Also have a question about filing of documents.  The defense counsel letter to me also stated a copy was being filed with the Court.  However, in TRCP Rule 191.4(a), I read that discovery directed only at parties to the suit should not be filed unless directed by the court IAW Rule 191.4(c).  Not sure if I'm missing something here.

A day or two after receiving the documents, I did go ahead and send my own set of discovery requests loosely following the documents received and sent a copy to the court.  We'll see how that goes.

Thanks for any additional help!


Sorry to hear about the mess that has developed.

Failing to respond to the discovery requests can cause the case to get thrown out so go ahead and compile your responses. You are right in that they are trying to just make you go away.

Depending on what city you are in, you may have access to a legal aid clinic at a local law school that could help you understand the ins-&-outs of discovery and small claims court. Since I am not a practicing attorney and it has been 21 years since I graduated law school, I don't remember the particulars involved.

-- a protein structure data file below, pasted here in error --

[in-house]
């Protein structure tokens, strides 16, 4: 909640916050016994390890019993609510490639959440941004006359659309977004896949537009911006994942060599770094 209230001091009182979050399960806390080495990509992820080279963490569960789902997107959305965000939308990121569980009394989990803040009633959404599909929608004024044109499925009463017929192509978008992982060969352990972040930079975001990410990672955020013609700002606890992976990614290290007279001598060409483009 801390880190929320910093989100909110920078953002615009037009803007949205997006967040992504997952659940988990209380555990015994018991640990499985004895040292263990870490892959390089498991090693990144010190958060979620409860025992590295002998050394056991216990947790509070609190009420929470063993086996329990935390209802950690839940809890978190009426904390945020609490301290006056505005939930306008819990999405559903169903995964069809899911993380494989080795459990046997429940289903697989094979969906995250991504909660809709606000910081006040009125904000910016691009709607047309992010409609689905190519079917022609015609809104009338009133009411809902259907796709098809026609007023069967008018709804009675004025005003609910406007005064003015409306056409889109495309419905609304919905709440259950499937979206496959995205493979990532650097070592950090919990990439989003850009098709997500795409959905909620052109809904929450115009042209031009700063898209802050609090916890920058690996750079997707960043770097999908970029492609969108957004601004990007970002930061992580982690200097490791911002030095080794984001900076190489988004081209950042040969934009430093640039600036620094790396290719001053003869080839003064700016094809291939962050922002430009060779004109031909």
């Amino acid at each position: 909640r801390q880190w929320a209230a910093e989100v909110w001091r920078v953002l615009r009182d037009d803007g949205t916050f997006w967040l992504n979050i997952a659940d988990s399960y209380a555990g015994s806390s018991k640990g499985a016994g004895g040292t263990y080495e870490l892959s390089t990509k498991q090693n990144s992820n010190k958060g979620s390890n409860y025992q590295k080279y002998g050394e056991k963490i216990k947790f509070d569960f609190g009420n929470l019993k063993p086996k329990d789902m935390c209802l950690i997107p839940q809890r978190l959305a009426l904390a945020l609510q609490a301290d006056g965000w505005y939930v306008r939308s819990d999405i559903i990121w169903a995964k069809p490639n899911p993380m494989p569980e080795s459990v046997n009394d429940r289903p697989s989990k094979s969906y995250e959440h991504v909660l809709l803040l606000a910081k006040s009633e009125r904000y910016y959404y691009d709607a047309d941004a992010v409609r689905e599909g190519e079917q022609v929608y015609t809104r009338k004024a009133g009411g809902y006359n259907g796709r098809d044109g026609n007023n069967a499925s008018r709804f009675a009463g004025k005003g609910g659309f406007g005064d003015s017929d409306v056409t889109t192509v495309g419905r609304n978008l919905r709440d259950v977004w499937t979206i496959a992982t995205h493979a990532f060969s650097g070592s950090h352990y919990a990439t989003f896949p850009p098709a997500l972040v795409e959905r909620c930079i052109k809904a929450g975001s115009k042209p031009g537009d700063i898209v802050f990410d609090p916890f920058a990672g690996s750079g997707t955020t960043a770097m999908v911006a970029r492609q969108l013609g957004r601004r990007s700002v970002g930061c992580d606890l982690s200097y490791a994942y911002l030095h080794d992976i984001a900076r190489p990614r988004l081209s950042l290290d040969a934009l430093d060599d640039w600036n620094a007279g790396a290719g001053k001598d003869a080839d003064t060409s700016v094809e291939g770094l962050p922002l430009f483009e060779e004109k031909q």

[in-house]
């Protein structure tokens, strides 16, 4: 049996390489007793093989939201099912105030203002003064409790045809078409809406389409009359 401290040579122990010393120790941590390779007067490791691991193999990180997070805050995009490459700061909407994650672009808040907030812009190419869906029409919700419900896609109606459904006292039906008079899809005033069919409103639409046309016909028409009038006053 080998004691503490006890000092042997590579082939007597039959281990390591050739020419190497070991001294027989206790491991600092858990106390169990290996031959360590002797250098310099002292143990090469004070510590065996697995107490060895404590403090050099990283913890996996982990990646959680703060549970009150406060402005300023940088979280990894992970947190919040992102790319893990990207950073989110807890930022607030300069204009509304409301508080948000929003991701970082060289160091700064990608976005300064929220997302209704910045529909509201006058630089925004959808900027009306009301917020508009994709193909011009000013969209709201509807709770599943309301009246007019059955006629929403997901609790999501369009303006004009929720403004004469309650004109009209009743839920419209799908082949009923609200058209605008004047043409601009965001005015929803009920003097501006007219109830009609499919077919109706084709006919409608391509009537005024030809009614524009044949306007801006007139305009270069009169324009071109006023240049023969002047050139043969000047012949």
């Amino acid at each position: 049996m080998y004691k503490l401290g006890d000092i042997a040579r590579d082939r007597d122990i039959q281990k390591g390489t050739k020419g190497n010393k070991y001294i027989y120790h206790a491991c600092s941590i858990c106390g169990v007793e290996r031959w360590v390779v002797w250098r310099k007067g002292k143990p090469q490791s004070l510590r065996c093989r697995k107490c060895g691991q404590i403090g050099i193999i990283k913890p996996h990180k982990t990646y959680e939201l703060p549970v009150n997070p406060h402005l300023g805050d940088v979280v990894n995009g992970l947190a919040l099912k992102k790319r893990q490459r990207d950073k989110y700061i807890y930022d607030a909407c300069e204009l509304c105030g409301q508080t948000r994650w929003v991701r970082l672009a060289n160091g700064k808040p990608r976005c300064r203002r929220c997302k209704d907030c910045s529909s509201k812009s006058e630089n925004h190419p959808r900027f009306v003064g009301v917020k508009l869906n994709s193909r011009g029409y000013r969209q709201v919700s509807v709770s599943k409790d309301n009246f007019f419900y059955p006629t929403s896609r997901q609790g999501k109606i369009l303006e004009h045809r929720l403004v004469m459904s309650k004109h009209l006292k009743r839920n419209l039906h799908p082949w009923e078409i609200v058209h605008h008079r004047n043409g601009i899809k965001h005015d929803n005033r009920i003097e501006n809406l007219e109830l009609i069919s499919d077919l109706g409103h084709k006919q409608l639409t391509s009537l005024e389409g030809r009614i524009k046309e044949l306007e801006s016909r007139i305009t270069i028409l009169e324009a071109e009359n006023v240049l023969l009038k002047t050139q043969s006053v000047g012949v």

(I obtained the law degree since I was involved in politics in the late 80's and early 90's. After getting death threats when I ran for the Houston City Council in 94, I decided that politics pretty much sucked and got out of all of it!)

Best of luck.

Kevin Hromas

Insurance Law

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Kevin Hromas